Nietzsche and the Wisdom of Neural Editing (With an Assist to Leonard Lopate)

Illustration by Steve Burnett

As some of you know, I was a guest on The Leonard Lopate Show yesterday on WNYC here in New York. He’s one of the most astute and shrewdly probing interviewers in radio, and I’ve had the pleasure of being on his show a number of times. You never quite know where the conversation is going to go, but it always has direction and ends up in interesting places (you can replay our discussion of wisdom here).

During one of the brief (non-commercial!) breaks, Leonard mentioned that he’d gotten interested in the idea of wisdom, or at least philosophy in general, when he first began to read Friederich Nietzsche. As it turns out, I’d been thumbing through my Wisdom Notebook on the subway ride into Manhattan to do the show, and had been struck by a passage I’d jotted down by Nietzsche, precisely because it was a philosophical echo of something a neuroscientist had mentioned to me when I was working on the book. There wasn’t time to mention it on the radio, so I thought I’d take the opportunity to elaborate here.

The actual passage is from Nietzsche’s Human, All-Too-Human (and I’m grateful to David Shenk’s excellent book The Genius in All of Us for bringing these remarks to my attention). Nietzsche writes:

Artists have a vested interest in our believing in the flash of revelation, the so-called inspiration…[shining] down from heavens as a ray of grace. In reality, the imagination of the good artist or thinker produces continuously good, mediocre, and bad things, but his judgment, trained and sharpened to a fine point, rejects, selects, connects… All great artists and thinkers [are] great workers, indefatigable not only in inventing, but also in rejecting, sifting, transforming, ordering. [Shenk, p. 48]

There is a lot of wisdom in those remarks, beginning with the fact that Nietzsche draws a firm connection between good artists and good thinkers. Both rely on a combination of imagination and rigor to arrive at their final destination (the Nobel Prize-winning immunologist Peter Medawar similarly spoke of the balance between imagination and critical thinking as being essential to good science).

The process Nietzsche described reminded me of a conversation I had with Paul Glimcher, who heads the Center for Neuroscience at New York University. Glimcher was making the point (recounted in Wisdom) that in complex decision-making, with multiple appealing choices, you have to “edit” (his word) the choices according to the values you bring to the decision. Glimcher believes that before the brain makes a decision, it has to assign relative value on a common scale for all the options available. And he went on to say—offered more as a speculation, to be fair, but an interesting and perhaps profound one—that attaching value to such a choice requires this process of  editing (which is what Nietzsche, I think, meant by “sifting”): identifying the most important criteria that inform a decision, and then pruning away the possibilities on the basis of that value.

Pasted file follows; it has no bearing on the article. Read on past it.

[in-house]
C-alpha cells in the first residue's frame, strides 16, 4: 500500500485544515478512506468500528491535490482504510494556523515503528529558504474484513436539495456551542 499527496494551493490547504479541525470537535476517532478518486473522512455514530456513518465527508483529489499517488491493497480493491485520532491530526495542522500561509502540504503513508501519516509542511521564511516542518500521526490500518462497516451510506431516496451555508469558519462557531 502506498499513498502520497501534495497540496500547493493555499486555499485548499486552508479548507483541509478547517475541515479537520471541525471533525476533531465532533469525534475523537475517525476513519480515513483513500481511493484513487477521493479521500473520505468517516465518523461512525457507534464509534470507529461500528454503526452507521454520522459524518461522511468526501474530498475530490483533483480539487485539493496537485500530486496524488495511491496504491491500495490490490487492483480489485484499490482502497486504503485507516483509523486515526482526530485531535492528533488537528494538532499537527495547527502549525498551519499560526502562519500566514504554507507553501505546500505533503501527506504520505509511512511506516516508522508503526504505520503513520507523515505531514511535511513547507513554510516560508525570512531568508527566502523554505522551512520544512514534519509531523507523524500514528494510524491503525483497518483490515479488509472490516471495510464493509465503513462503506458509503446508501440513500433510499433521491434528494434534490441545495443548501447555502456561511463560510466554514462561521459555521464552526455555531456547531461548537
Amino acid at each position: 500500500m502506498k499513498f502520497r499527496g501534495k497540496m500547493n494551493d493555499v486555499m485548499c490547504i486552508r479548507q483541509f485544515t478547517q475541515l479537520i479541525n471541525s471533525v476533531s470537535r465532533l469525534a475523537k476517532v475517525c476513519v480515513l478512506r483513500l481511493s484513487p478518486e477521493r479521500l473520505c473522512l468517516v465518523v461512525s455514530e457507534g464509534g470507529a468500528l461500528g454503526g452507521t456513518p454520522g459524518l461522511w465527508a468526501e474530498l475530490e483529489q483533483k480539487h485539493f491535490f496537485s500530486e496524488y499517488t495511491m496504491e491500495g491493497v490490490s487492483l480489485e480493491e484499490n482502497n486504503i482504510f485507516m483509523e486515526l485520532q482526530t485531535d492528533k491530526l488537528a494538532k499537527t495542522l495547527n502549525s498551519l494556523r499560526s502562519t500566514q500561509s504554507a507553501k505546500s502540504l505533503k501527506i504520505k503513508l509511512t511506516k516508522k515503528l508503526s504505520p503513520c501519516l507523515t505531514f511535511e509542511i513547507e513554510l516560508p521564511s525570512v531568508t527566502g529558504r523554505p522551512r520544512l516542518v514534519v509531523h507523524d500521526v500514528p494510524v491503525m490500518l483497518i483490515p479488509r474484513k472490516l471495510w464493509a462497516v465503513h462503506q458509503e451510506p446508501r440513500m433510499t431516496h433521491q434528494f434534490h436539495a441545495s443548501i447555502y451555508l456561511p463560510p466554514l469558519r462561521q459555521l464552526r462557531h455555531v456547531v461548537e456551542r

As I tried to convey in Chapter 5 of Wisdom, the way the brain assesses “value” is hugely complicated and is going to be a very hard nut for neuroscientists to crack, which is why a lot of decision-making studies tell an incomplete part of the story. If value is upstream of the decision, so too is wisdom.

Assigning value is also highly subjective, but that doesn’t mean there isn’t any rigor to the process. Nietzsche uses three dynamite words, almost tossed off, to describe how a good thinker arrives at a good judgment: Rejects. Selects. Connects.

Rejects: This sounds like the kind of winnowing process that Glimcher describes in the book when he talks about choosing a college. If you know what’s most important to you, it’s easier to edit out or reject options that are not so good. These are value judgments in the commonplace sense, but also value judgments in the neural sense (we just don’t know how value is actually established neurally).

Selects: By eliminating the lesser options, it becomes easier to see the value of the competing options—and easier to select the best one. We know from the classic choice experiments of Iyengar and Lepper that too many choices paralyze us and increase the odds that we’ll be unhappy with our decision. Editing down choices, being parsimonious about possibilities, hones our neural sense of value, which makes decision-making quicker, clearer, and, if you believe the recent research, more satisfying.

Connects: This is in many ways the most interesting word. Good judgment about really important things—wisdom, if you will—is an associative process; it demands creating links between action and consequence, self-interest and group welfare, short-term gains and long-term goals. Indeed, it requires enormous imagination to bind often divergent and contradictory values into a single, coherent, meaningful action.

Connecting self-indulgence or short-sighted gratification to a more impoverished future, or an act of self-sacrifice to a more prosperous future, is not only an act of imagination; it is one of the most unique qualities of the human brain. And Nietzsche is right: it’s very hard work. Buy Windows 7 Ultimate
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